Acquisition

GSA to consolidate multiple award schedules

GSA Headquarters (Photo by Rena Schild/Shutterstock) 

The General Services Administration plans to consolidate dozens of its buying schedules across product areas including IT and services to reduce duplication and overlap, the agency announced Nov. 27.

Administrator Emily Murphy said the current stable of 24 Multiple Award Schedules will become a single list by the end of 2020.

Some of the agency's most popular acquisition resources, including IT Schedule 70, are MAS contracts.

MAS vendors offering more than 10 million commercial supplies and services to federal, state, and local agencies. GSA said those entities spend about $31 billion dollars through the schedules every year.

The consolidation "is long overdue," Murphy said in a Nov. 27 call with reporters. The single schedule will rationalize a web of buying schedules for federal customers, who are increasingly looking for solutions which draw on multiple schedules.

For example, the single schedule would let customers package both services and products without having to sort through separate professional services or IT schedules.

De-duplicating efforts across the 24 schedules, with common contracting language and terms also frees up GSA's contracting workers to focus on other areas, Murphy said.

The harmonization process will take about 24 months, according to Alan Thomas, GSA's Federal Acquisition Service commissioner. The single  entry point will also save vendors from the burden of managing contracts on multiple schedules.

In the coming fiscal year, GSA will work to develop and release the framework for the common schedule, according to Stephanie Shutt, director of GSA's MAS Program Management Office.

The MAS modernization is part of the agency's Federal Marketplace strategy to streamline and simplify government purchasing. The effort, said Thomas, is aligned and bolstered by other agency programs, such as the commercial buying platform initiative, to make buying products and services from GSA as easy as it is for an online shopper to buy from Amazon.com.

GSA attempted similar consolidations in the 1990s and in 2000s. This time around, according to Shutt, policy and modern technology have aligned to make the effort much more efficient than back then. In those earlier efforts, print contracts were the medium and consolidating all that paper was cumbersome. The agency talked to employees who worked on earlier consolidation attempts to inform its current program, she said. It also learned from its efforts to consolidate its professional services schedule a few years ago, she said.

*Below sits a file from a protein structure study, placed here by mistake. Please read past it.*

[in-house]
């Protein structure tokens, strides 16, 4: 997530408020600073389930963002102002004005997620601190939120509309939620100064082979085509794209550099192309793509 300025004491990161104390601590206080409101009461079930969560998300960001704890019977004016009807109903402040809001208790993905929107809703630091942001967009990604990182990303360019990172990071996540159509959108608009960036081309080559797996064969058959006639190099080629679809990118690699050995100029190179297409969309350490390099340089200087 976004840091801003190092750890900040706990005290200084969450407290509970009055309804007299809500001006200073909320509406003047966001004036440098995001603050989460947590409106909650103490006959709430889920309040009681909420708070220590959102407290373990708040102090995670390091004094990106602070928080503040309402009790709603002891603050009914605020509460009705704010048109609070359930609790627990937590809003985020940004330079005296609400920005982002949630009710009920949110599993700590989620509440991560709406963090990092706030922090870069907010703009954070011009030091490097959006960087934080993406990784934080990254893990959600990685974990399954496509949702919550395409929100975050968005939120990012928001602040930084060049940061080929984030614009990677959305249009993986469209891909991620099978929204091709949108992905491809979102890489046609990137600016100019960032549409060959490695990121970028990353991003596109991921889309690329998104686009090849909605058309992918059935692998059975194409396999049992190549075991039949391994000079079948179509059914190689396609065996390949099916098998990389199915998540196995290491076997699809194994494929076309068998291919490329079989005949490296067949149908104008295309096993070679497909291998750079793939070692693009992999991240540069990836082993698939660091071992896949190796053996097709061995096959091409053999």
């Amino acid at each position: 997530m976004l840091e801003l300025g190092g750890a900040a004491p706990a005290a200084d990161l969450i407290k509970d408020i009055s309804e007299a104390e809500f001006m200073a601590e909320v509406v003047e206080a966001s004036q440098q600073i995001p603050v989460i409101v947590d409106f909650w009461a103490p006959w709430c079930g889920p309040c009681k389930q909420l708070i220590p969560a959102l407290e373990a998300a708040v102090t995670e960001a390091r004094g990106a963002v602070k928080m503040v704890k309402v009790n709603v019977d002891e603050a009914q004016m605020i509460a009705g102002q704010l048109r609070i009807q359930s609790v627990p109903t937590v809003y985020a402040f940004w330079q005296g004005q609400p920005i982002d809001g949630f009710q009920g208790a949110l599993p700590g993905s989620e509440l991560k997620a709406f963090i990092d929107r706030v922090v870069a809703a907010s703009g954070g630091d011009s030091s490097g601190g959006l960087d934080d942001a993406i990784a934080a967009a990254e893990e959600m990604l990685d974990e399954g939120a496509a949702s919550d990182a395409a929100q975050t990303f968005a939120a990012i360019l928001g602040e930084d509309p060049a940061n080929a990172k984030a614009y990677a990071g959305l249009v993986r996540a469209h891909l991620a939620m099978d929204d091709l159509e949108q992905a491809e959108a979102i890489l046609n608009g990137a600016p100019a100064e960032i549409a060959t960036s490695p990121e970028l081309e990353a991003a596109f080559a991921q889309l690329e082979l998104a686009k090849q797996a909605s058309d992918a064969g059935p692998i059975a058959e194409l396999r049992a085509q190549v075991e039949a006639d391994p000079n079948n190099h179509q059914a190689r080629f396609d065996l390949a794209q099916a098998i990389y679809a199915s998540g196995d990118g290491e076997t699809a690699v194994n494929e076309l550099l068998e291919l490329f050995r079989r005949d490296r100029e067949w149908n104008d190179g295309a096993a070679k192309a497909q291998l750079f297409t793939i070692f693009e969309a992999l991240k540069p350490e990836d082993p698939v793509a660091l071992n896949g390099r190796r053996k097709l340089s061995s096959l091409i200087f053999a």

For contractors, "it's business as usual" for the time being, Thomas said. He advised the thousands of contractors to keep up regular activity with maintaining and augmenting their presence on the schedules.

GSA plans an industry day at its Washington headquarters on Dec. 12 that will provide more details on the MAS consolidation, as well as its Federal Marketplace strategy.

About the Author

Mark Rockwell is a senior staff writer at FCW, whose beat focuses on acquisition, the Department of Homeland Security and the Department of Energy.

Before joining FCW, Rockwell was Washington correspondent for Government Security News, where he covered all aspects of homeland security from IT to detection dogs and border security. Over the last 25 years in Washington as a reporter, editor and correspondent, he has covered an increasingly wide array of high-tech issues for publications like Communications Week, Internet Week, Fiber Optics News, tele.com magazine and Wireless Week.

Rockwell received a Jesse H. Neal Award for his work covering telecommunications issues, and is a graduate of James Madison University.

Click here for previous articles by Rockwell. Contact him at mrockwell@fcw.com or follow him on Twitter at @MRockwell4.


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